When purchasing a car through PCP, you make low monthly payments towards your vehicle. At the end of this type of car finance deal, you have the option of making one final lump sum payment to allow you to legally purchase the car once and for all.
This lump sum payment is known by a few names: the Optional Final Payment, the balloon payment, or the Guaranteed Minimum Future Value (GMFV).
When you finance a car through a PCP finance agreement, your Guaranteed Minimum Future Value will be calculated at the very start. The GMFV is an estimate of your car’s total value by the end of your agreement.
After the GMFV is calculated, your lender will use the difference between the car’s current value and its GMFV to figure out how much your monthly payment figure will be. This is because, with a PCP, you don’t pay for the car itself but rather for the amount of money it depreciates over the course of the contract.
Once your financial agreement has come to an end, you have several options. You can either trade the car in for a new model, return it, refinance it, or purchase it for the Guaranteed Minimum Future Value.
The GMFV, or balloon payment, offers a kind of protection from sharp, unexpected plummets in your car’s value. This is because your lender has already guaranteed your vehicle’s valuation.
By the end of your contract, if the vehicle is worth less than the GMFV, you are free to return it. Unless you have any damage or mileage penalties, you won’t have to pay a thing when you return your vehicle.
So, how does a GMFV, or balloon payment, work? As mentioned above, your lender calculates your GMFV by estimating what your car’s valuation will be by the end of your contract. This estimation is founded on several factors, such as depreciation, the estimated mileage of the car, and how that particular model of car tends to retain its value.
Over the course of your PCP contract, you will pay the difference between the GMFV and your vehicle’s value at purchase. These payments are made as small, monthly instalments that can best be understood as borrowing your car’s depreciation over the course of the PCP. During this time, you are essentially renting the vehicle.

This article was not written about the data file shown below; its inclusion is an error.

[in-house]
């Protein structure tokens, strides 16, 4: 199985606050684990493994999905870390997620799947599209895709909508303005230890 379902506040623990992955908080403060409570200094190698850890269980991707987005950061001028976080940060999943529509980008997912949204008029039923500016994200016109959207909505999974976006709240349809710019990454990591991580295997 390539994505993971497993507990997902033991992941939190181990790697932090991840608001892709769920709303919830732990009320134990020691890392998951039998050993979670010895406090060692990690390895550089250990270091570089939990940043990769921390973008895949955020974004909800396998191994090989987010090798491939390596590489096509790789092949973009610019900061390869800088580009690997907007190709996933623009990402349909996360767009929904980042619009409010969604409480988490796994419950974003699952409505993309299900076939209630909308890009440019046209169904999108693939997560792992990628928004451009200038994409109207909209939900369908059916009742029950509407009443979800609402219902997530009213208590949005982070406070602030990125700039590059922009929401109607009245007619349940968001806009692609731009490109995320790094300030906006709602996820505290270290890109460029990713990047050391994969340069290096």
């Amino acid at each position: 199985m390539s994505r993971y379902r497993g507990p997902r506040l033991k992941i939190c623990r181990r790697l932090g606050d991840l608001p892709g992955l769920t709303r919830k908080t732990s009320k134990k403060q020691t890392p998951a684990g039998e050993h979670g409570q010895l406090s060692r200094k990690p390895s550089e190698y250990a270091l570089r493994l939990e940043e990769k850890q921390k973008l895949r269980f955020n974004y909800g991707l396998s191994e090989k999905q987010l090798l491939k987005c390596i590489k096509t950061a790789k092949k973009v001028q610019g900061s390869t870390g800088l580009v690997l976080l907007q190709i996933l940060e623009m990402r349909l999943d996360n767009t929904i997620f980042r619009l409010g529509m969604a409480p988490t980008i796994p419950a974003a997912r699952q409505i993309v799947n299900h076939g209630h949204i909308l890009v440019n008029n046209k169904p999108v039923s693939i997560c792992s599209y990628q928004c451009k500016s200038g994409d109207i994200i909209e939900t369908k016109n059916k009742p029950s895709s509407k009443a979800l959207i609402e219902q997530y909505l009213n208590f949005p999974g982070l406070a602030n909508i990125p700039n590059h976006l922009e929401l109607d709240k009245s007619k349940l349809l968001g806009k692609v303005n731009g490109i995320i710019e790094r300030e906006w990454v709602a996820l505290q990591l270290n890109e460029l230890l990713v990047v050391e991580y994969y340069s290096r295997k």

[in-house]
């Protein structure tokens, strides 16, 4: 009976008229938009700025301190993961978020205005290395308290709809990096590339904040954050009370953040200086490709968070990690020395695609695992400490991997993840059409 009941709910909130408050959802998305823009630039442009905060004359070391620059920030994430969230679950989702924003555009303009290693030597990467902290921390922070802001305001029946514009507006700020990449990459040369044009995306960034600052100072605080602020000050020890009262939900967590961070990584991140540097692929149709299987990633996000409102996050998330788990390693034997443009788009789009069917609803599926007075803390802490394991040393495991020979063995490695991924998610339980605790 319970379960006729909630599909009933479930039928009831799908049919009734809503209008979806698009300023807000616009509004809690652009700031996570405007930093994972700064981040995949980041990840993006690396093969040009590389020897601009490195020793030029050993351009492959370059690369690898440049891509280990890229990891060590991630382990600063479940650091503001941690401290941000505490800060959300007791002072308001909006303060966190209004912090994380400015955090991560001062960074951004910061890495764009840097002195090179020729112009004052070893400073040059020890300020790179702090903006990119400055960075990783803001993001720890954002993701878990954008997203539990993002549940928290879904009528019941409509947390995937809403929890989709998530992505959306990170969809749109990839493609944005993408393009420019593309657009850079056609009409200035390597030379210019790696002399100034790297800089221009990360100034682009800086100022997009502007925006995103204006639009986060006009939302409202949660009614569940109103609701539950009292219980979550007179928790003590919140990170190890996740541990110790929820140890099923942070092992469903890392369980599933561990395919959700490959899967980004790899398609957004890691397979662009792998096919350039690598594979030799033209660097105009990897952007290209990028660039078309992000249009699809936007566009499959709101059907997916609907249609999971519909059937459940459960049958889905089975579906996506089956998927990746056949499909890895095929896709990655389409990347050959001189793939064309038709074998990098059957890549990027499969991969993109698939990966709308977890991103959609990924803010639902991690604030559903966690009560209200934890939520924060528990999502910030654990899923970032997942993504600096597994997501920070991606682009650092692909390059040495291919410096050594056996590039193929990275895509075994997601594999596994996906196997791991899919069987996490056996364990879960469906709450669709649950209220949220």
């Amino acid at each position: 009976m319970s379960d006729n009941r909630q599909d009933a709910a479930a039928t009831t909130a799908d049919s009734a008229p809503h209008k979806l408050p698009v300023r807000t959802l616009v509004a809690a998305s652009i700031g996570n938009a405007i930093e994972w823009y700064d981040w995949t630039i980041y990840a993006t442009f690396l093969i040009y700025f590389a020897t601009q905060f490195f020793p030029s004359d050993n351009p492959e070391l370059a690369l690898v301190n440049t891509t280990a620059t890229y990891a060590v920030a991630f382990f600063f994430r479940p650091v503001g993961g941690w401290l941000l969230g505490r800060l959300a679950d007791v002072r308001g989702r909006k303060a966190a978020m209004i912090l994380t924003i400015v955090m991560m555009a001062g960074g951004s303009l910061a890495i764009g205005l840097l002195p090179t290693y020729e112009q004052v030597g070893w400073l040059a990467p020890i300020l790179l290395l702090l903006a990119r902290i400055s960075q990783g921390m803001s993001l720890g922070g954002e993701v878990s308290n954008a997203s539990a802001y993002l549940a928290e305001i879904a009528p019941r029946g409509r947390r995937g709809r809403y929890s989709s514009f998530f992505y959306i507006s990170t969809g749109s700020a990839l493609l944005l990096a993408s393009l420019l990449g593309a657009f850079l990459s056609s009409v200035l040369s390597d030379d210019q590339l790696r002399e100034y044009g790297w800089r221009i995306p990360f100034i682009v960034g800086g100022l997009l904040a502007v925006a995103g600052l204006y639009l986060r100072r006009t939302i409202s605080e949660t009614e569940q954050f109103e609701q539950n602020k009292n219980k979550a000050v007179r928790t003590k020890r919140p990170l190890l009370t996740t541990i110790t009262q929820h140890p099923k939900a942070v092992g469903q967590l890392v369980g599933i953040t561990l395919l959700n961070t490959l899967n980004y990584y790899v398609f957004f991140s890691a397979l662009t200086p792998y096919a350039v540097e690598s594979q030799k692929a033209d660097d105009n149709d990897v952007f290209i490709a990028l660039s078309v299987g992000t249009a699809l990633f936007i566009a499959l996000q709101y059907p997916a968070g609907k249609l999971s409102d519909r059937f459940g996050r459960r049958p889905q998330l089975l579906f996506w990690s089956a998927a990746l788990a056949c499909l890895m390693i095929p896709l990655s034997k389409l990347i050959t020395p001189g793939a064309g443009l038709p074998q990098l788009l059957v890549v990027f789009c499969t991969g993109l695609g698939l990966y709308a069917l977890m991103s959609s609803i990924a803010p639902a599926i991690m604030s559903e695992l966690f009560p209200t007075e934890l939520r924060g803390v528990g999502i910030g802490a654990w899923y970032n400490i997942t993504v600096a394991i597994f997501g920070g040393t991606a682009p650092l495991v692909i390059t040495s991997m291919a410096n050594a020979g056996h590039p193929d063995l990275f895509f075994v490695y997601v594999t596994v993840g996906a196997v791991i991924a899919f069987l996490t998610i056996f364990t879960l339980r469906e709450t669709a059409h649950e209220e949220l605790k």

At the end of your loan, you’ll be met with three options:
Imagine that you have purchased a new car on PCP finance for £24,000 and that the agreement will run for four years. Your lender estimates that by the end of that period, the value of your vehicle will have fallen to £16,000. This figure is the Guaranteed Minimum Future Value.
There is a difference of £8,000 between the starting value of the car and the GMFV. It is this £8,000 difference you will be paying over the course of your contract. You may have to pay interest in addition to this.
At the end of the four years, you will be free to decide whether you want to pay the GMFV and purchase the car, return the vehicle, or do a part-exchange with it.
At the beginning of your contract, you should be given a chance to negotiate a higher GMFV. This means that your monthly payments will be reduced.
Ultimately, the GMFV determines how much you will have to pay back to the lenders.
When calculating the value of the GMFV at the end of your PCP term, lenders make use of industry price guides. They also compare your model with other similar models, studying how they have depreciated over time.
It’s in your best interest to try and go with a model of car that will hold its value.
At the end of your PCP finance agreement, you have several courses of action available to you.
These options are:
Whether or not you should pay the GMFV is really up to you and your personal circumstances. However, if you’re interested in keeping the car, you will either need to refinance the balloon payment or pay the full GMFV outright.
Before you come to a decision, you should first have the value of your car evaluated by a car dealership or retailer. They’ll be able to let you know what value your car has. If it’s worth less than the balloon payment, returning the car is probably your best choice of action.
You will not get to buy the financed car. You will instead be able to get a cheaper second-hand model of a similar car.
Every now and then, you’ll find that your car is actually worth more than the GMFV. In this situation, you shouldn’t just return the car, even if you don’t really want to keep it.
Your options are:
You may find that your car is worth less than the GMFV. In this case, your best course of action would just be to return the car. Rather than paying out a GMFV that the car isn’t worth, you can let your lender deal with the loss of value instead.
To help you try and decide whether or not GMFV will be useful for you, here are some of the main pros and cons of GMFV.
|Pros of GMFV||Cons of GMFV|
|GMFV payments are flexible.||Cancellation fees.|
|You can purchase the car at the end of the PCP contract.||Large final payment.|
|Lower monthly fees.||Limitations.|
When you finance a car through PCP, it’s expected that you’ll maintain the car at a certain standard. By trying to stick to that as best as you can, you have a decent chance of increasing your car’s value. Furthermore, when you’re deciding on a model of car to buy, look for one that you know is going to retain its value.
This article has explained GMFV and its various pros and cons. Before deciding whether or not you want to make a balloon purchase at the end of a PCP contract, be sure to consider your particular situation. Decide whether or not another option might be better for you.